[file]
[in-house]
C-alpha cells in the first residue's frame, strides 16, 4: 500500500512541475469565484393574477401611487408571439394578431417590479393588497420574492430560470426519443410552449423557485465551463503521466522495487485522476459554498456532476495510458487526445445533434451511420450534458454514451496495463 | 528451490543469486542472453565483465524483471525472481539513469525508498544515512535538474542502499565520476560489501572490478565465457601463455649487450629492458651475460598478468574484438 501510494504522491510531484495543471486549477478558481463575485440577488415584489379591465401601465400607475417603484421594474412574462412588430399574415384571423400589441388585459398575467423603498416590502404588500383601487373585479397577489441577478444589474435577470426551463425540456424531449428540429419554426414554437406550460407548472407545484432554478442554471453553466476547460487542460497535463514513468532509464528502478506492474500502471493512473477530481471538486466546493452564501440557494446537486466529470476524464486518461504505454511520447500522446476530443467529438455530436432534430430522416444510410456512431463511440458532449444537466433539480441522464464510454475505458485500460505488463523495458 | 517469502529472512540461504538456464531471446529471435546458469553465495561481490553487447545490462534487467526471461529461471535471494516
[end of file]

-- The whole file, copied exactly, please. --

[in-house]
C-alpha cells in the first residue's frame, strides 16, 4: 500500500512541475469565484393574477401611487408571439394578431417590479393588497420574492430560470426519443410552449423557485465551463503521466522495487485522476459554498456532476495510458487526445445533434451511420450534458454514451496495463 | 528451490543469486542472453565483465524483471525472481539513469525508498544515512535538474542502499565520476560489501572490478565465457601463455649487450629492458651475460598478468574484438 501510494504522491510531484495543471486549477478558481463575485440577488415584489379591465401601465400607475417603484421594474412574462412588430399574415384571423400589441388585459398575467423603498416590502404588500383601487373585479397577489441577478444589474435577470426551463425540456424531449428540429419554426414554437406550460407548472407545484432554478442554471453553466476547460487542460497535463514513468532509464528502478506492474500502471493512473477530481471538486466546493452564501440557494446537486466529470476524464486518461504505454511520447500522446476530443467529438455530436432534430430522416444510410456512431463511440458532449444537466433539480441522464464510454475505458485500460505488463523495458 | 517469502529472512540461504538456464531471446529471435546458469553465495561481490553487447545490462534487467526471461529461471535471494516